Are there more plans for hydrogen in the context of these LNG terminals?

Once the electrolyser has been built in Lubmin, Deutsche ReGas is also planning to run an electrolysis plant in the port of Mukran. The possibility is also being considered of installing a tank system at the port to store green ammonia. This is relevant because Germany will in the future also use tankers to import green hydrogen. However, gaseous hydrogen is unsuitable for marine transport because of its low density. A system is currently under development to split green ammonia into its component elements on the regasification ships, as their tanks can also be used for the interim storage of this compound of nitrogen and hydrogen. Both the owner and the operator of these terminals are of course aware that LNG is a transition technology and are very interested in their potential long-term use for ammonia storage.


What is your role in these projects?

In the first stage of the process at the Lubmin LNG terminal, I was commissioned by the authorities to take on the role of project manager. In collaboration with my team, I’m now supporting the project’s sponsor – Deutsche ReGas – in its navigation of the approvals process for the Mukran terminal under the German Immission Control Act. We produce airborne contamination forecasts, noise forecasts and application documents.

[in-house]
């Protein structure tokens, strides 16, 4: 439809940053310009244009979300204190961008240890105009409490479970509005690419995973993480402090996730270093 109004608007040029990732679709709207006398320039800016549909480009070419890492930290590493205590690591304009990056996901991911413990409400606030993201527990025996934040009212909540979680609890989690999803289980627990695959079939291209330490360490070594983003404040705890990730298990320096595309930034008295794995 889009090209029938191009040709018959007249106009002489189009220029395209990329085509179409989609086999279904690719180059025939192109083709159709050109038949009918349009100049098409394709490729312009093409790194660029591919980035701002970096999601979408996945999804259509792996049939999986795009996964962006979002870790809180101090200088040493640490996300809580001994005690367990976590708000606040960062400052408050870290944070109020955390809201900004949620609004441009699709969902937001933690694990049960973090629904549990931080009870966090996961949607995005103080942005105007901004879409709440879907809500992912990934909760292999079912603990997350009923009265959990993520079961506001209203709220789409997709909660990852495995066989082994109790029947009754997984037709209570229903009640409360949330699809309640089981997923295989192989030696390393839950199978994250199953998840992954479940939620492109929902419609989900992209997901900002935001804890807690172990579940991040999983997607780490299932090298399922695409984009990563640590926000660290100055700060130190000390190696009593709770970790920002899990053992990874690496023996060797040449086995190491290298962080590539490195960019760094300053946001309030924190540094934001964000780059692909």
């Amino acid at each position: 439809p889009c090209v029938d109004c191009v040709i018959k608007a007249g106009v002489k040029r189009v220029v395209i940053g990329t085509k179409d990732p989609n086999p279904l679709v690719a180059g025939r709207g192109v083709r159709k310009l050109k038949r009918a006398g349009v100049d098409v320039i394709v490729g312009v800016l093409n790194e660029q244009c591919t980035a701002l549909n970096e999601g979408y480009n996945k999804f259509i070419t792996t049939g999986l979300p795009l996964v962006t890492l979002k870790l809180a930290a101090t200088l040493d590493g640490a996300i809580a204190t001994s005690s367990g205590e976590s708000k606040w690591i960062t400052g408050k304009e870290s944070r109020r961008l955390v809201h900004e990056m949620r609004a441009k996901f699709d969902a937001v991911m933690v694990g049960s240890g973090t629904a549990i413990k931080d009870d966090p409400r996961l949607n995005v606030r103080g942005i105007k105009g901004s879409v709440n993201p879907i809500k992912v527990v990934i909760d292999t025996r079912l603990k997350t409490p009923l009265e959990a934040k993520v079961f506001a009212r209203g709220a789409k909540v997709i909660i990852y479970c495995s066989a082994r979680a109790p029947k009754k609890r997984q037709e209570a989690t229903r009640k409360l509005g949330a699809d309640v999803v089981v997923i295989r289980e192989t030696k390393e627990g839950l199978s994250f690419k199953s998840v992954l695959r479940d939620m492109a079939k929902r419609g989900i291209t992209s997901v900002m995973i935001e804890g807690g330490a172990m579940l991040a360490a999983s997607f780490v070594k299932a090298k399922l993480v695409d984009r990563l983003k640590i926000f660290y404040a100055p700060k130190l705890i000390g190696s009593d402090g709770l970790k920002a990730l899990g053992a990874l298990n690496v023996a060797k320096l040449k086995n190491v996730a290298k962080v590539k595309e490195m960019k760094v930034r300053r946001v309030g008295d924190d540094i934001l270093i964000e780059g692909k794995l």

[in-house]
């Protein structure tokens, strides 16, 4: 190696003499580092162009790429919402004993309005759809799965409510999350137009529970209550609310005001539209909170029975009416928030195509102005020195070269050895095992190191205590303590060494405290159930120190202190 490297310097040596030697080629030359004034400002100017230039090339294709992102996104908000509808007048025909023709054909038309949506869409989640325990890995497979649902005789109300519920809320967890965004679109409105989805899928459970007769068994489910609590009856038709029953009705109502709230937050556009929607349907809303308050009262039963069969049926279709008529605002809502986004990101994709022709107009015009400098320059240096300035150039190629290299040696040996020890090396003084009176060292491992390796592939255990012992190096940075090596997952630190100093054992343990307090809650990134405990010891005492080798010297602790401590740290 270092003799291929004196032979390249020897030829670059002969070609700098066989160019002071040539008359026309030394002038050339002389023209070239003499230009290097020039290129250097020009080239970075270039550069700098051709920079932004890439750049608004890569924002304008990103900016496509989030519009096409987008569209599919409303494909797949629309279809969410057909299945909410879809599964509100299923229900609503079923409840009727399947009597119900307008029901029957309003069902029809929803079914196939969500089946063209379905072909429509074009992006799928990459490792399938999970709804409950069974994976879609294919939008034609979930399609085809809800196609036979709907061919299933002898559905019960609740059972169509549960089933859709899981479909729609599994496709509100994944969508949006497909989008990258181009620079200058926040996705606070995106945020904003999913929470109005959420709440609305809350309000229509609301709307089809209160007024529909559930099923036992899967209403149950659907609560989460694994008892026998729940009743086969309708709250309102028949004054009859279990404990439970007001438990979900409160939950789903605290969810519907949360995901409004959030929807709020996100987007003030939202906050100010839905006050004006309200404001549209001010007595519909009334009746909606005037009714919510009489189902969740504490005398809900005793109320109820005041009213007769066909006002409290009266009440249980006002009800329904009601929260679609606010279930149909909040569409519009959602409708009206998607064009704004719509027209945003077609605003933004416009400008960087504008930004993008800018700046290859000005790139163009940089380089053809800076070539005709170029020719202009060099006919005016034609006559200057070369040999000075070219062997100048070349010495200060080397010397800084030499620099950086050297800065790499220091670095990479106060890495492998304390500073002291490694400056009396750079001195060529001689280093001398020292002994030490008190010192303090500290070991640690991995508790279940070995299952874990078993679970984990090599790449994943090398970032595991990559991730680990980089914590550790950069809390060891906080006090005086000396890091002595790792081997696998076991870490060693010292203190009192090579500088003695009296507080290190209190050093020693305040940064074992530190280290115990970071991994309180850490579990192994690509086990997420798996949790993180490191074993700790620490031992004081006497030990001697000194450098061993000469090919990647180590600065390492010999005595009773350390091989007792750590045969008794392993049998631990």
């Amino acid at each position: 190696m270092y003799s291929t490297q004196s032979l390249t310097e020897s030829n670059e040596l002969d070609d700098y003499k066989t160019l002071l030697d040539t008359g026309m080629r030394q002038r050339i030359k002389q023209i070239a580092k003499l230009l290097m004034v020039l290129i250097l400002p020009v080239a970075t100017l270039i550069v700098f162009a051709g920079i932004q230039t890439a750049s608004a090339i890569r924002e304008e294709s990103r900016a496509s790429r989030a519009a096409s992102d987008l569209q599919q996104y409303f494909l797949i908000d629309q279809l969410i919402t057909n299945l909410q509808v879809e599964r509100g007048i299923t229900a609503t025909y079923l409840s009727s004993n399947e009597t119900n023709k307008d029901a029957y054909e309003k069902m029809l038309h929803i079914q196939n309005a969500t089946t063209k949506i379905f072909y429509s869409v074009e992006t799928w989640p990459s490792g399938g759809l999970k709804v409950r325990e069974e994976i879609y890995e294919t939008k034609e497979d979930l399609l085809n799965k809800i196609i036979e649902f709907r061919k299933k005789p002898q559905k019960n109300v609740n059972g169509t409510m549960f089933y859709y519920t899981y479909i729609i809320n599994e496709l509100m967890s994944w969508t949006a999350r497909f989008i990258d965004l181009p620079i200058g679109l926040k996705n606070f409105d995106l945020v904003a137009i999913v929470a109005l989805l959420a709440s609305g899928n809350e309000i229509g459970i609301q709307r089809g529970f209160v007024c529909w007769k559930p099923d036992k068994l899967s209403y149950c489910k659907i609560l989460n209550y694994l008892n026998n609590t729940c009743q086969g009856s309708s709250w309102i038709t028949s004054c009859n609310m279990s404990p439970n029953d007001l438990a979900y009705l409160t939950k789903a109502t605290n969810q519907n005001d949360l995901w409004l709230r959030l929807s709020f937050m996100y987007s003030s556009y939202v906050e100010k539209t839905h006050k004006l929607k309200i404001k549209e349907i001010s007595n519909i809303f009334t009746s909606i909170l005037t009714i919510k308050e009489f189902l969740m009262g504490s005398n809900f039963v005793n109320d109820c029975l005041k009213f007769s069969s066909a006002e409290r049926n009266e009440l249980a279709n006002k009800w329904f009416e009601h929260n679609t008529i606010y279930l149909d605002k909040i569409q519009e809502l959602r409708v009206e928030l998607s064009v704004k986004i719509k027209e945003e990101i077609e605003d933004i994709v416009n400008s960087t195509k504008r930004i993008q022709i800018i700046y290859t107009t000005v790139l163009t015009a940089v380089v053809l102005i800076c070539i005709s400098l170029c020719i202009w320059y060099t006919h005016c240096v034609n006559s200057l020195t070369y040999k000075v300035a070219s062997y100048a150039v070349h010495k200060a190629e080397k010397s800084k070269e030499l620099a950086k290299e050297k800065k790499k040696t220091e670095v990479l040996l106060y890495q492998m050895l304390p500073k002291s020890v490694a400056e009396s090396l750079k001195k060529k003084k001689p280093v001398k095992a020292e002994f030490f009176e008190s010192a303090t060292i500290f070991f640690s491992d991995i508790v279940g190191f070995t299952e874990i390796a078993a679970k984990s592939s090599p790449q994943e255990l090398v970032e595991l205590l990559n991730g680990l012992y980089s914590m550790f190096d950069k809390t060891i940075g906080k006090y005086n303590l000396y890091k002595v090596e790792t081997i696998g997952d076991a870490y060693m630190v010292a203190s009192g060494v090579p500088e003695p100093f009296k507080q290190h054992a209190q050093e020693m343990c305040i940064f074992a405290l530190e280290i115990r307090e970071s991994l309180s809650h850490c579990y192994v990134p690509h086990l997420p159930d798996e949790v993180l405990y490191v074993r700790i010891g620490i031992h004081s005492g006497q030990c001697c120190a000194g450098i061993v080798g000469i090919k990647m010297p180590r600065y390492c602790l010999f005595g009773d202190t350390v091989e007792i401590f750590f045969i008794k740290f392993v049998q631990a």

What kinds of processes do you get in an LNG terminal of this kind? What do you have to watch out for?

LNG has a temperature of -162 degrees. It’s heated in the regasification ships with the aid of heat exchangers and converted back into gas. In the process, part of the natural gas is combusted, which gives rise to nitrogen oxides. Evidence in the form of airborne contamination forecasts must be produced to show that the resulting nitrogen oxide deposits are within the statutory limits. In and around nature conservation areas like Lubmin and Mukran, the requirements and tests are especially stringent so as to avoid possible impacts on the flora and fauna. Another aspect is the noise issue. The actual regasification process isn’t noisy. But it does need electricity, which the ships currently produce with generators. These generators produce low-frequency sounds – in other words, they generate a rumbling noise, which can really disturb the local population. This is why Deutsche ReGas has installed additional sound absorbers in the Lubmin terminal and wants to completely supply the FSRU with on-shore power, which will eliminate a key source of noise.


And how does this look with the planned electrolysers?

Here we have a completely different situation. The legislature is currently consulting on the assessment of electrolysers. Electrolysers generate neither noise nor airborne contaminants. They can be seen as chemical conversion plants or other kinds of plant. So, my assumption is that the German government will soon enact a law to make it much easier to build and operate electrolysers. After all, this is a key requirement for the realisation of Germany’s ambitious hydrogen strategy.